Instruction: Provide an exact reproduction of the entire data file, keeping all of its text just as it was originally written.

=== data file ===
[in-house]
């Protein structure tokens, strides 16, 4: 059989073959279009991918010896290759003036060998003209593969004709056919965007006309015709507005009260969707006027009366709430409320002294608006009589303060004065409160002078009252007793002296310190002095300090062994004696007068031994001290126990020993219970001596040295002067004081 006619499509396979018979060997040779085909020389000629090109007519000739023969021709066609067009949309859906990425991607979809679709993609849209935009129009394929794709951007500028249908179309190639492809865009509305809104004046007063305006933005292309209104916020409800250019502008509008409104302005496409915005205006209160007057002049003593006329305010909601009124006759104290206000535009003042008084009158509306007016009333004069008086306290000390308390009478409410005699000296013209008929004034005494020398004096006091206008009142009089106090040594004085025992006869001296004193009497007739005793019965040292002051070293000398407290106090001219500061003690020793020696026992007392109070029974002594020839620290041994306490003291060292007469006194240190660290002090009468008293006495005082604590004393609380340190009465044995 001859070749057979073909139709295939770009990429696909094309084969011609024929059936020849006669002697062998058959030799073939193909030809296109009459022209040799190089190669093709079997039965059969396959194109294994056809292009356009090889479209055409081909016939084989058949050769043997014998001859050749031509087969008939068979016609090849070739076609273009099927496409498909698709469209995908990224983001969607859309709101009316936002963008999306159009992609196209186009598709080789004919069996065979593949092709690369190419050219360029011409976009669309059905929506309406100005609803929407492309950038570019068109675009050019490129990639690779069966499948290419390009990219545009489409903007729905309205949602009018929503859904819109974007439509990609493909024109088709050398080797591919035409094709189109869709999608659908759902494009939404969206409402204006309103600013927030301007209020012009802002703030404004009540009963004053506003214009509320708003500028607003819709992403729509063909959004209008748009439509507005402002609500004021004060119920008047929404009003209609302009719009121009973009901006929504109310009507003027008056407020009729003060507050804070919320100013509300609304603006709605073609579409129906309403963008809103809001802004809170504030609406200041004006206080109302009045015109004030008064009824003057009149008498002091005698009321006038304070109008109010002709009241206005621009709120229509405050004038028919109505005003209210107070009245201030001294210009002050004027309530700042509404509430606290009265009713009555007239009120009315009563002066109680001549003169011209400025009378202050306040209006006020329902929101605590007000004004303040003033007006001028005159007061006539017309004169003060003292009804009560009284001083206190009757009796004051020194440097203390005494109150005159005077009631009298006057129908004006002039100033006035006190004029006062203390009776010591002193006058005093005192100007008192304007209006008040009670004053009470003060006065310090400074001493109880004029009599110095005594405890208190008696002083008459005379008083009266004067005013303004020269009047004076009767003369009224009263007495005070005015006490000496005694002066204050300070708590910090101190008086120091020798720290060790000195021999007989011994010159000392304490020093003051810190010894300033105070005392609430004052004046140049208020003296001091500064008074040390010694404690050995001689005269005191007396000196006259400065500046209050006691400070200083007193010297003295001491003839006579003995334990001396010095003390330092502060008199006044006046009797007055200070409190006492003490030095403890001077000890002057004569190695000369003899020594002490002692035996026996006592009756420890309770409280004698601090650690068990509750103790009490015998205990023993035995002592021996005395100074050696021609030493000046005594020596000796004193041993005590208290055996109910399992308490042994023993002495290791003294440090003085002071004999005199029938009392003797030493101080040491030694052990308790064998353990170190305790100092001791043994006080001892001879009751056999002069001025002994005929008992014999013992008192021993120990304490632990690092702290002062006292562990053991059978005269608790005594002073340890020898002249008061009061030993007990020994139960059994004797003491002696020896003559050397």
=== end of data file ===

[in-house]
């Protein structure tokens, strides 16, 4: 059989073959279009991918010896290759003036060998003209593969004709056919965007006309015709507005009260969707006027009366709430409320002294608006009589303060004065409160002078009252007793002296310190002095300090062994004696007068031994001290126990020993219970001596040295002067004081 006619499509396979018979060997040779085909020389000629090109007519000739023969021709066609067009949309859906990425991607979809679709993609849209935009129009394929794709951007500028249908179309190639492809865009509305809104004046007063305006933005292309209104916020409800250019502008509008409104302005496409915005205006209160007057002049003593006329305010909601009124006759104290206000535009003042008084009158509306007016009333004069008086306290000390308390009478409410005699000296013209008929004034005494020398004096006091206008009142009089106090040594004085025992006869001296004193009497007739005793019965040292002051070293000398407290106090001219500061003690020793020696026992007392109070029974002594020839620290041994306490003291060292007469006194240190660290002090009468008293006495005082604590004393609380340190009465044995 001859070749057979073909139709295939770009990429696909094309084969011609024929059936020849006669002697062998058959030799073939193909030809296109009459022209040799190089190669093709079997039965059969396959194109294994056809292009356009090889479209055409081909016939084989058949050769043997014998001859050749031509087969008939068979016609090849070739076609273009099927496409498909698709469209995908990224983001969607859309709101009316936002963008999306159009992609196209186009598709080789004919069996065979593949092709690369190419050219360029011409976009669309059905929506309406100005609803929407492309950038570019068109675009050019490129990639690779069966499948290419390009990219545009489409903007729905309205949602009018929503859904819109974007439509990609493909024109088709050398080797591919035409094709189109869709999608659908759902494009939404969206409402204006309103600013927030301007209020012009802002703030404004009540009963004053506003214009509320708003500028607003819709992403729509063909959004209008748009439509507005402002609500004021004060119920008047929404009003209609302009719009121009973009901006929504109310009507003027008056407020009729003060507050804070919320100013509300609304603006709605073609579409129906309403963008809103809001802004809170504030609406200041004006206080109302009045015109004030008064009824003057009149008498002091005698009321006038304070109008109010002709009241206005621009709120229509405050004038028919109505005003209210107070009245201030001294210009002050004027309530700042509404509430606290009265009713009555007239009120009315009563002066109680001549003169011209400025009378202050306040209006006020329902929101605590007000004004303040003033007006001028005159007061006539017309004169003060003292009804009560009284001083206190009757009796004051020194440097203390005494109150005159005077009631009298006057129908004006002039100033006035006190004029006062203390009776010591002193006058005093005192100007008192304007209006008040009670004053009470003060006065310090400074001493109880004029009599110095005594405890208190008696002083008459005379008083009266004067005013303004020269009047004076009767003369009224009263007495005070005015006490000496005694002066204050300070708590910090101190008086120091020798720290060790000195021999007989011994010159000392304490020093003051810190010894300033105070005392609430004052004046140049208020003296001091500064008074040390010694404690050995001689005269005191007396000196006259400065500046209050006691400070200083007193010297003295001491003839006579003995334990001396010095003390330092502060008199006044006046009797007055200070409190006492003490030095403890001077000890002057004569190695000369003899020594002490002692035996026996006592009756420890309770409280004698601090650690068990509750103790009490015998205990023993035995002592021996005395100074050696021609030493000046005594020596000796004193041993005590208290055996109910399992308490042994023993002495290791003294440090003085002071004999005199029938009392003797030493101080040491030694052990308790064998353990170190305790100092001791043994006080001892001879009751056999002069001025002994005929008992014999013992008192021993120990304490632990690092702290002062006292562990053991059978005269608790005594002073340890020898002249008061009061030993007990020994139960059994004797003491002696020896003559050397």